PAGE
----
APU’s Regional Campus Experience Provides a Sense of Community, Capability
The regional campus experience at Azusa Pacific University spans seven locations throughout Southern California—but the number of locations and different programs offered are just a small part of what makes the APU community at each campus so special.
Whether you’re interested in attending classes at the Orange County, Los Angeles, San Diego, Inland Empire, High Desert, Monrovia, or Murrieta campus, you’ll be able to find a degree program that suits your goals and a schedule that works with your life. Here’s what you can expect when studying at a regional APU location.
A Warm and Welcoming Environment
At every Azusa Pacific campus, staff strive to give each student a feeling of home and purpose, making sure they’re greeted by name as they walk in the door. This welcoming environment is valued because many students pursuing degrees at an APU regional campus are working professionals with full-time jobs and other life commitments.
In fact, many of these students are parents juggling careers, family responsibilities, and their studies in the pursuit of their educational dreams. Their university experience is different from traditional undergraduate students on the main campus. Accordingly, the staff and faculty at each location make it their mission to provide a space that caters to students’ needs—academically, emotionally, and spiritually. And the faculty teaching in each program are the same experienced professors who teach students at APU’s main campus.
“One of the things I really love about the regional campus environment is that it gives us the opportunity to welcome people and allows everyone to feel free to be themselves,” says Drake Levasheff, Ph.D., senior director of the Orange County and Murrieta regional APU campuses. “The class sizes are small, and the important piece is that people are known.”
A Sense of Belonging
The director for APU’s San Diego Regional Campus, Jennifer Jordan, echoes Levasheff’s sentiments. “We know each student by name—we pray with them, we laugh with them, we cry with them,” she says. “Some come and they’re anxious and unsure about making this big step. We’re able to help boost their confidence, offer encouragement, and do everything we can to help them succeed. Everyone on staff is invested in every student.”
Another highlight of studying at a regional campus—especially for a student body that ranges in age from early 20s to late 50s—is the sense of belonging and camaraderie. By being in a classroom with other individuals who are also balancing demanding work, home, and school schedules, students can feel more comfortable with one another and better encouraged. Pursuing an education at this unique time in life calls for its own type of support—a support each regional campus is committed to providing.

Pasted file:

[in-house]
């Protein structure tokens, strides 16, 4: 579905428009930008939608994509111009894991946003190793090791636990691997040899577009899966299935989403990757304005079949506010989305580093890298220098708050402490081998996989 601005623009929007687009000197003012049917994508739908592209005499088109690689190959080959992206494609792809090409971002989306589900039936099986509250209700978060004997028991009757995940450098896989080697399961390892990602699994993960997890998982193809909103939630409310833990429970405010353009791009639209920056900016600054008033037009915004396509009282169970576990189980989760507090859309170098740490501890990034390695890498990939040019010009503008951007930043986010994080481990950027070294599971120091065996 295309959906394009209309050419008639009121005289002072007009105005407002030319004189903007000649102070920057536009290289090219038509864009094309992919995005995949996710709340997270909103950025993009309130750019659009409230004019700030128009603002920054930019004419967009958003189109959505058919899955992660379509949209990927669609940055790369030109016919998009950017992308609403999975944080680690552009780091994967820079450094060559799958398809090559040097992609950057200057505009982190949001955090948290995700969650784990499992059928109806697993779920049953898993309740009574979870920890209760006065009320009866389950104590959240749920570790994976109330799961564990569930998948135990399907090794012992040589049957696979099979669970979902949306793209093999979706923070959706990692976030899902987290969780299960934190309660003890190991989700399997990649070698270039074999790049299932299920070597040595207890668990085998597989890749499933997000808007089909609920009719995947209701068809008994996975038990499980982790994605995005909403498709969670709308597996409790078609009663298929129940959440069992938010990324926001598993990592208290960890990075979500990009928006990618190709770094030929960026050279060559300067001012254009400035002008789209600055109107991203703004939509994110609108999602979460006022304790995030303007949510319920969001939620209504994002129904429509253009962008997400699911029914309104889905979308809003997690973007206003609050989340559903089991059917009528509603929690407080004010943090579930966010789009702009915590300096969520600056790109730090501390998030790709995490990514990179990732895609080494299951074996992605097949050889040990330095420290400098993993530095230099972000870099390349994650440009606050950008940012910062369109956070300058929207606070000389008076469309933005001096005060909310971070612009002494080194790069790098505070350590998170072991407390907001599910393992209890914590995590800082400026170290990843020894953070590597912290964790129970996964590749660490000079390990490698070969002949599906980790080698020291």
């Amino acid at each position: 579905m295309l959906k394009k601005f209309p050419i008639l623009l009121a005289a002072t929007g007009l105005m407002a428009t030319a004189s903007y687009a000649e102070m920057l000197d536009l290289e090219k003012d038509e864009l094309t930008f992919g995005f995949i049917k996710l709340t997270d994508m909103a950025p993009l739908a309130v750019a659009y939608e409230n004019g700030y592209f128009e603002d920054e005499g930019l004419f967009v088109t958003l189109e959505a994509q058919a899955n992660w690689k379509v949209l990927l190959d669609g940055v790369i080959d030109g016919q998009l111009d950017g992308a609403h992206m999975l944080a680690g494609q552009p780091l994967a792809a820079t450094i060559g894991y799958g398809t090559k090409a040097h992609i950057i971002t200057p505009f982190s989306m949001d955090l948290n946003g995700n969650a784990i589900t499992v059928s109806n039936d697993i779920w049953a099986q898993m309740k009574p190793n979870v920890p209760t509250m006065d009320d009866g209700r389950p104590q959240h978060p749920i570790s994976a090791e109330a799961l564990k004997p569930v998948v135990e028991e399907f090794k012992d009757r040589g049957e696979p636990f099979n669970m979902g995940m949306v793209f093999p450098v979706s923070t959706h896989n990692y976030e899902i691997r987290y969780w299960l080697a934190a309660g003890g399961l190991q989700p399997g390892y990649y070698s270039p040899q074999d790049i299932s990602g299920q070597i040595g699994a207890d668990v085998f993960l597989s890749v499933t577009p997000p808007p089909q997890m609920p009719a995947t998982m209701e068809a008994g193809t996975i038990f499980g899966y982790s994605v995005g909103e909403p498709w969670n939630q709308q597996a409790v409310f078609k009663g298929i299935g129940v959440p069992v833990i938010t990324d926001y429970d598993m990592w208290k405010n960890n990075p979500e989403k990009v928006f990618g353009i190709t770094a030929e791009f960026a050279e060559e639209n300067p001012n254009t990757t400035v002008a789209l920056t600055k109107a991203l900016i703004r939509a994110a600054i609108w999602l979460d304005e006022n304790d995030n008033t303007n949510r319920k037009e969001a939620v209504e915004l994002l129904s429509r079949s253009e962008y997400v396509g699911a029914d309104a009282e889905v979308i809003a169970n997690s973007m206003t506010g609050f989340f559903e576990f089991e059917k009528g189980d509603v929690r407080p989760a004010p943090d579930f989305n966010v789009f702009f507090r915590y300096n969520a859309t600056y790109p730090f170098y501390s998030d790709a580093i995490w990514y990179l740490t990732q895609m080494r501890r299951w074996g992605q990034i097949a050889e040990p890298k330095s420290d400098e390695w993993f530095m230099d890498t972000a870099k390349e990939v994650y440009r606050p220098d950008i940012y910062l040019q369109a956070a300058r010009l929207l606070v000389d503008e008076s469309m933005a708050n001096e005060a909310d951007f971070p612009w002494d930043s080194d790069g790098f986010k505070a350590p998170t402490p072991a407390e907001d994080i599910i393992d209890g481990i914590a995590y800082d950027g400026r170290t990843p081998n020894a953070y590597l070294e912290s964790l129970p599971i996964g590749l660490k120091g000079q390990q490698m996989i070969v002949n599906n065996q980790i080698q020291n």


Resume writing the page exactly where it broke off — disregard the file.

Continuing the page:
“You want to keep your job as you’re learning, so you’re looking for something that’s close to your work and your home,” Levasheff explains. “Regional campuses allow APU to reach people they couldn’t otherwise reach. The staff here understand and embrace that. The education is about the students, but also their families and how it impacts them. There are people at home they’re working for. The education we’re providing is touching our communities.”
The Ability to Make a Difference
Not only do these regional campuses invest in students’ well-being, they invest in the well-being of the communities they serve. By training students in the areas they live and work, the campuses are preparing individuals to be difference makers in their local communities. “Our focus is on residents of Southern California who live and work near the campuses they’re attending,” Jordan explains. This results in new teachers leading their neighborhood schools, nurses working at a local hospital, and therapists providing care for their neighbors.
In addition to APU’s main campus in Azusa, its seven regional locations offer a multitude of programs at the graduate and undergraduate level ranging from nursing to bachelor’s degree completion, education, business, theology, psychology, and more. Each location plays an important role in the lives of its students, and is considered a special part of the larger APU community.
“We love it here; we love being a part of the bigger whole,” Jordan says. “We may be remote, but we make sure the experience students get is comparable to the main campus. Anyone at a regional campus will feel like they’re a part of APU.”
Interested in pursuing a degree at one of the regional APU campuses? Find the campus location near you today!
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Posted: October 11, 2018